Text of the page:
But be careful, not to abuse them, simply because it's easy to move the program away from what the programmer consensus ble expect on that will only lead to frustration on dhe difficulty debugging your programs.
I think we're getting to the point where we both want this to be over as soon as possible.
Let's get on to the next one.
Oh, that's just truly disgusting.
Go to I feel that poor old go to gets an unnecessarily hard time.
Its origins, lying programming languages that weren't a sophisticated is what we have today, and effectively, it's allows you to label parts of your program.
So here I've got part one and part two Onda.
At any point, I can jump to that part.
So in this case, if Y equals one, I'm going to jump to part one.
And if y equals two, I'm going to jump to part two.
So if I jumped apart to part one is never executed.
The primary problem would go to in C++ is that it will lead to spaghetti code.
Not it might.
It will on as your programs get more sophisticated.
If you start to lean on, go to too much, you're jumping backwards and forwards all over the place, and it can also lead to unexpected bugs and behavior to your program.
This label is invisible, so it doesnt partition any of the code within the region that is labeled as being distinct from any other code.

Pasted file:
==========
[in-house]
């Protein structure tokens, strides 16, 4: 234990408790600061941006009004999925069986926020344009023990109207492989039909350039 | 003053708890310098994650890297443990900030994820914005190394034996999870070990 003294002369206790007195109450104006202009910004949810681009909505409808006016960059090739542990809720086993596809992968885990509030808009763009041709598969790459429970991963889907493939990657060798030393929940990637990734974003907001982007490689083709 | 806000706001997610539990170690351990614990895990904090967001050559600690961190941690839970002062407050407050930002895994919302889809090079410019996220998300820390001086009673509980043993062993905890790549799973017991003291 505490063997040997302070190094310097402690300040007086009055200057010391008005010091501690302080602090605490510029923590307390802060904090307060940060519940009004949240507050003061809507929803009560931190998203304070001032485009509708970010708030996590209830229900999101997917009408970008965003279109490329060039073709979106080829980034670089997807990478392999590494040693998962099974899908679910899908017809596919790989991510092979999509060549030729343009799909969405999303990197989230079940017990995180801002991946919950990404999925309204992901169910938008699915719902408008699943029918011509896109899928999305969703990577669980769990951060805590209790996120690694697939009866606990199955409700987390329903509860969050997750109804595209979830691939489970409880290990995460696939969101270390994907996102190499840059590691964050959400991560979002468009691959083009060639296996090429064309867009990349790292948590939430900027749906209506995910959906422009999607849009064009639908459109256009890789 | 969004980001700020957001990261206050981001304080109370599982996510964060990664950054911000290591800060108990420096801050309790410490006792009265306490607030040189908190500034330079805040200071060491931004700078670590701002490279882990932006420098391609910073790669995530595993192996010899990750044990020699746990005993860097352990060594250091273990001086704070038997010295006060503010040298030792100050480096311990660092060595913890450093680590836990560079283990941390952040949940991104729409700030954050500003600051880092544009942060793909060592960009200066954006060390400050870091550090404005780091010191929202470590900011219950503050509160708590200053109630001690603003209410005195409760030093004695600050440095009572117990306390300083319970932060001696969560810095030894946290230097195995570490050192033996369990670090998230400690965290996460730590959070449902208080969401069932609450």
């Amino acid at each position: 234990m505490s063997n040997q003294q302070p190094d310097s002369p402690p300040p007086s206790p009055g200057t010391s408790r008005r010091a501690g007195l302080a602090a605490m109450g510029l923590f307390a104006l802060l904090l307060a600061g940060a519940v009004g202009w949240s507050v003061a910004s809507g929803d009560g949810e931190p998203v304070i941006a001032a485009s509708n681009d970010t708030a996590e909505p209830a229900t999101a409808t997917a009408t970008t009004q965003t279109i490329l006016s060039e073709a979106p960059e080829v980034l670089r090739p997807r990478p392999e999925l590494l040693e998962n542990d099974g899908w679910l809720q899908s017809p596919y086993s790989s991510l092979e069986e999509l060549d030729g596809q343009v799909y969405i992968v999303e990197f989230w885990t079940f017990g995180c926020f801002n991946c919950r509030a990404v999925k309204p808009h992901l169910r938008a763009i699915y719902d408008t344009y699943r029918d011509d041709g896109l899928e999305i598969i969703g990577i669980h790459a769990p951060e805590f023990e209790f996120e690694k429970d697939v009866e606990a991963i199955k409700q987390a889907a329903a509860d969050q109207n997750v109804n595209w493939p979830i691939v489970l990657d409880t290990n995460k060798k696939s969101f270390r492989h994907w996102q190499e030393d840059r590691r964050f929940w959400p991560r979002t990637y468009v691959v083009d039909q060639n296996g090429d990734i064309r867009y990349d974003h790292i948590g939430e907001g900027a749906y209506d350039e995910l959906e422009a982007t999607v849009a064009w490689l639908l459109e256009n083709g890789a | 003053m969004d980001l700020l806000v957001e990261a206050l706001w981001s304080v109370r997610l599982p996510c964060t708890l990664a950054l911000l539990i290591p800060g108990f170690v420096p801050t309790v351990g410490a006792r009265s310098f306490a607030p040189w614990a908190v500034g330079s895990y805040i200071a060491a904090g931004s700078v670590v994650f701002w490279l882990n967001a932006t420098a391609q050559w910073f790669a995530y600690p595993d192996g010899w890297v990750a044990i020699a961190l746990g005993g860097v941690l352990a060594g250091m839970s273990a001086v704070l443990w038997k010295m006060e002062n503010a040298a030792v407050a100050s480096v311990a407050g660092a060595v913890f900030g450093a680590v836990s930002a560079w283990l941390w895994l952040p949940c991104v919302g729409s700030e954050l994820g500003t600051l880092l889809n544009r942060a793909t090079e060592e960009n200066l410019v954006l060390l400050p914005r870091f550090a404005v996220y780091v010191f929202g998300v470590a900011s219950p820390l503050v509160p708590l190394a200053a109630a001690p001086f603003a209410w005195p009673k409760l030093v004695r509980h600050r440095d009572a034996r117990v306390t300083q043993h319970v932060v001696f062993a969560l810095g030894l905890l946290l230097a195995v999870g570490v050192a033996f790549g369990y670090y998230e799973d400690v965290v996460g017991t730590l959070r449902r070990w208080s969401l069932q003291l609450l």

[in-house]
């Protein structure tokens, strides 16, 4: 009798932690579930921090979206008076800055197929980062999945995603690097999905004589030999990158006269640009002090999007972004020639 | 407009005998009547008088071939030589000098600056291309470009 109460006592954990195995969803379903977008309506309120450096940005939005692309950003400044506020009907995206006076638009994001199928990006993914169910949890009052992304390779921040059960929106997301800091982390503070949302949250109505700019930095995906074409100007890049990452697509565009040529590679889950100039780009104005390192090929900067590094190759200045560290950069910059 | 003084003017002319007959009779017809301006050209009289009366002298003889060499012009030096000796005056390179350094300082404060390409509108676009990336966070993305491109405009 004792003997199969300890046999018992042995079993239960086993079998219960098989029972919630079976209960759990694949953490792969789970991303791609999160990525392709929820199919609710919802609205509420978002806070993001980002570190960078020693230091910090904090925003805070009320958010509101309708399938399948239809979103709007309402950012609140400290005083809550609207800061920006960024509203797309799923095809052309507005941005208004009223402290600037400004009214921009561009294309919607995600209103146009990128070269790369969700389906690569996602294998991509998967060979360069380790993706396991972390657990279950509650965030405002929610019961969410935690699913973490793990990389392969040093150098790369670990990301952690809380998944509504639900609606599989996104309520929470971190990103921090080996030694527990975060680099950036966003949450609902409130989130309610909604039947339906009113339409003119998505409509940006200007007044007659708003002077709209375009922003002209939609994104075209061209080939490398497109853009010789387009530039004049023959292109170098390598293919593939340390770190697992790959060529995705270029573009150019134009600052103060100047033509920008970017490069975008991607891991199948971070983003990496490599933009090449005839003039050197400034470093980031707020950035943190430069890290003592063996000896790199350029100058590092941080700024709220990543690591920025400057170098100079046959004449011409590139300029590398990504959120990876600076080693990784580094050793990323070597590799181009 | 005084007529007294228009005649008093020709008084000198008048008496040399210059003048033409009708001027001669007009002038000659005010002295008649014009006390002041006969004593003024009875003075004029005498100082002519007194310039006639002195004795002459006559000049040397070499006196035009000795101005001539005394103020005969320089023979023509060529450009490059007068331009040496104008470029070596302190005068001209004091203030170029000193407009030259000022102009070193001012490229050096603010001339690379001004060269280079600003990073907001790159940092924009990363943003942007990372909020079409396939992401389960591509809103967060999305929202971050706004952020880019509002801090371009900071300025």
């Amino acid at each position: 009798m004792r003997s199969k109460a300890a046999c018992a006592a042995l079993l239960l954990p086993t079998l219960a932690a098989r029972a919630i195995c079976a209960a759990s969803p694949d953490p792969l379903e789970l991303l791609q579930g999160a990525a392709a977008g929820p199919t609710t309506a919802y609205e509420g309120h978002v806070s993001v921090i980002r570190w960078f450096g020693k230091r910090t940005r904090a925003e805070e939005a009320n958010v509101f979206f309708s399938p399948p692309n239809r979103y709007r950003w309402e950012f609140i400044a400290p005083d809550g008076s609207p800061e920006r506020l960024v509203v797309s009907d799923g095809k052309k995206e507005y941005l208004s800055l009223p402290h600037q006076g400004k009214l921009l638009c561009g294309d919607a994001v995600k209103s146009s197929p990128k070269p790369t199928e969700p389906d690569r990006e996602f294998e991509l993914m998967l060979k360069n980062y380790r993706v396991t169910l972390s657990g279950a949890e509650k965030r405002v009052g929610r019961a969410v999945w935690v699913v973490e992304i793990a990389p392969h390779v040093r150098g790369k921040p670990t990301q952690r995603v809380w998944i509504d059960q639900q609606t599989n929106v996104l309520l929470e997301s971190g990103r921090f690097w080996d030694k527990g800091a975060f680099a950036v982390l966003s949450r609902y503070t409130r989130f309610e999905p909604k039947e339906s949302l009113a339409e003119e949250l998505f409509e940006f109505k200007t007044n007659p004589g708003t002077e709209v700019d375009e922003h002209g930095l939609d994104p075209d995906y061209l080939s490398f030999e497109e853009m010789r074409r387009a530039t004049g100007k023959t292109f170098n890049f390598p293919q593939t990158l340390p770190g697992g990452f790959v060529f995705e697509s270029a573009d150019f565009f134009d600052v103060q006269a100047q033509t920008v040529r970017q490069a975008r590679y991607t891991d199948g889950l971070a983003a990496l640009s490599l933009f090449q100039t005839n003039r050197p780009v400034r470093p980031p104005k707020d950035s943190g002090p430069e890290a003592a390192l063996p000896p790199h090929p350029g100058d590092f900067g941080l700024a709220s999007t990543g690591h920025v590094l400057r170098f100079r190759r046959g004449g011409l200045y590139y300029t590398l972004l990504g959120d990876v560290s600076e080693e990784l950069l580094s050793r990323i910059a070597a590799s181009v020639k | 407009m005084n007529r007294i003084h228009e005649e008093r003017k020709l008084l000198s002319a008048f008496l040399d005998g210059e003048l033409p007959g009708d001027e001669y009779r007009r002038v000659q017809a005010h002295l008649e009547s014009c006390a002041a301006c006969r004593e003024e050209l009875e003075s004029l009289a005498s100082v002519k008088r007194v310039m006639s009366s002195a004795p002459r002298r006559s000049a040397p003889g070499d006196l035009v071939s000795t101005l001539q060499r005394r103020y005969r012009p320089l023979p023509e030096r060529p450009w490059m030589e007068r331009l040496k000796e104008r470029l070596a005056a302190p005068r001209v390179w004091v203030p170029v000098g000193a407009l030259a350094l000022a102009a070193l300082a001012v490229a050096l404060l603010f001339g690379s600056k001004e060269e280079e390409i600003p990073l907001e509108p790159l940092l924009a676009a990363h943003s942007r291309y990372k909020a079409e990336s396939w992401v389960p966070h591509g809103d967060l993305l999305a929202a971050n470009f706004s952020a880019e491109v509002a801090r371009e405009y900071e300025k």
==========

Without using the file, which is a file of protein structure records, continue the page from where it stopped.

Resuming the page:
So in this case, if I jump to part one, I'll jump here on Execute X plus plus, but then I'll immediately execute X minus minus.
So to counteract that, I need to use yet another go to will have a part three to make sure that they skip Part two.
As you might expect, this example is deliberately simplified, but it does demonstrate a bit of an anti Patton where we're using go twos to implement subroutines.
We don't need to implement subroutines like this in a language which could natively handle subroutines in this code.
If we were to re factor it, toe have its intended purpose.
The obvious answer is to simply perform the operation we want when we need it and get rid of the goto is entirely the If construct provides enough functionality to make sure that we're not executing code, we shouldn't be executing, and it can be argued that if you're using, go to in your code.
You can always replace it with something a little bit more intelligent enhancing encapsulation, making the code clearer on reducing the possibility of bugs.
As I've just demonstrated, when you start using go twos, you tend to end up requiring Maur go twos.